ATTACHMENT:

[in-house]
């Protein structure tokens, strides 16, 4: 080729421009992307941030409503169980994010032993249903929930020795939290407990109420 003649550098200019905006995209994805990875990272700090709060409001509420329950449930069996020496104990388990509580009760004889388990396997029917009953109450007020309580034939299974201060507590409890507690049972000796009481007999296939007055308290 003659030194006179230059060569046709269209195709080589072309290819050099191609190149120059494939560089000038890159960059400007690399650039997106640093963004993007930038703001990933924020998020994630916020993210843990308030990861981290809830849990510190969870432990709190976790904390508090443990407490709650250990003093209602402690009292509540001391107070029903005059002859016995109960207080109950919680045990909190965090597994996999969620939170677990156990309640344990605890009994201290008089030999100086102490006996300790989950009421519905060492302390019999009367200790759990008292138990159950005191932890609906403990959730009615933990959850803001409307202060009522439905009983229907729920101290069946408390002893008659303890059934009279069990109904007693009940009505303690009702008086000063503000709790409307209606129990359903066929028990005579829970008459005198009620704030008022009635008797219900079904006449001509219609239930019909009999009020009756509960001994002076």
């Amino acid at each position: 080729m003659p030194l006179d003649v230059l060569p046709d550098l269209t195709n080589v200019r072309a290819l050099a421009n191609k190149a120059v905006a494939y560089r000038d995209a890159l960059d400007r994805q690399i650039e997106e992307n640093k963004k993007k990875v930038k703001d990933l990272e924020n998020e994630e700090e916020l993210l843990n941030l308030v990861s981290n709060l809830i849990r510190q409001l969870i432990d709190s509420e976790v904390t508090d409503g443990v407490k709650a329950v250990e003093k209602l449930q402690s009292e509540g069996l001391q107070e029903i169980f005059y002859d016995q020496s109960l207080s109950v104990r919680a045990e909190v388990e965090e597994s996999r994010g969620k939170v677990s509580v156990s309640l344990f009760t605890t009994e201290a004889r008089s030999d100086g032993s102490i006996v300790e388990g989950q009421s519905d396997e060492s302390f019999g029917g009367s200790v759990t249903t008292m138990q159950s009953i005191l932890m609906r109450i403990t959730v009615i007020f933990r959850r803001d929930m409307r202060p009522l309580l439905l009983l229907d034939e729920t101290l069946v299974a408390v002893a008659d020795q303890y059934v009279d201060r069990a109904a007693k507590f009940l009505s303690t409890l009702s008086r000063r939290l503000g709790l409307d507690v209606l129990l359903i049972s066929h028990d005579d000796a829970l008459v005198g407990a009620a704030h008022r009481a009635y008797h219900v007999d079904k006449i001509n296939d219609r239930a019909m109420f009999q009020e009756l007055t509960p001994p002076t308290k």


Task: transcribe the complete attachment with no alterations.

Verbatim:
[in-house]
């Protein structure tokens, strides 16, 4: 080729421009992307941030409503169980994010032993249903929930020795939290407990109420 003649550098200019905006995209994805990875990272700090709060409001509420329950449930069996020496104990388990509580009760004889388990396997029917009953109450007020309580034939299974201060507590409890507690049972000796009481007999296939007055308290 003659030194006179230059060569046709269209195709080589072309290819050099191609190149120059494939560089000038890159960059400007690399650039997106640093963004993007930038703001990933924020998020994630916020993210843990308030990861981290809830849990510190969870432990709190976790904390508090443990407490709650250990003093209602402690009292509540001391107070029903005059002859016995109960207080109950919680045990909190965090597994996999969620939170677990156990309640344990605890009994201290008089030999100086102490006996300790989950009421519905060492302390019999009367200790759990008292138990159950005191932890609906403990959730009615933990959850803001409307202060009522439905009983229907729920101290069946408390002893008659303890059934009279069990109904007693009940009505303690009702008086000063503000709790409307209606129990359903066929028990005579829970008459005198009620704030008022009635008797219900079904006449001509219609239930019909009999009020009756509960001994002076």
């Amino acid at each position: 080729m003659p030194l006179d003649v230059l060569p046709d550098l269209t195709n080589v200019r072309a290819l050099a421009n191609k190149a120059v905006a494939y560089r000038d995209a890159l960059d400007r994805q690399i650039e997106e992307n640093k963004k993007k990875v930038k703001d990933l990272e924020n998020e994630e700090e916020l993210l843990n941030l308030v990861s981290n709060l809830i849990r510190q409001l969870i432990d709190s509420e976790v904390t508090d409503g443990v407490k709650a329950v250990e003093k209602l449930q402690s009292e509540g069996l001391q107070e029903i169980f005059y002859d016995q020496s109960l207080s109950v104990r919680a045990e909190v388990e965090e597994s996999r994010g969620k939170v677990s509580v156990s309640l344990f009760t605890t009994e201290a004889r008089s030999d100086g032993s102490i006996v300790e388990g989950q009421s519905d396997e060492s302390f019999g029917g009367s200790v759990t249903t008292m138990q159950s009953i005191l932890m609906r109450i403990t959730v009615i007020f933990r959850r803001d929930m409307r202060p009522l309580l439905l009983l229907d034939e729920t101290l069946v299974a408390v002893a008659d020795q303890y059934v009279d201060r069990a109904a007693k507590f009940l009505s303690t409890l009702s008086r000063r939290l503000g709790l409307d507690v209606l129990l359903i049972s066929h028990d005579d000796a829970l008459v005198g407990a009620a704030h008022r009481a009635y008797h219900v007999d079904k006449i001509n296939d219609r239930a019909m109420f009999q009020e009756l007055t509960p001994p002076t308290k």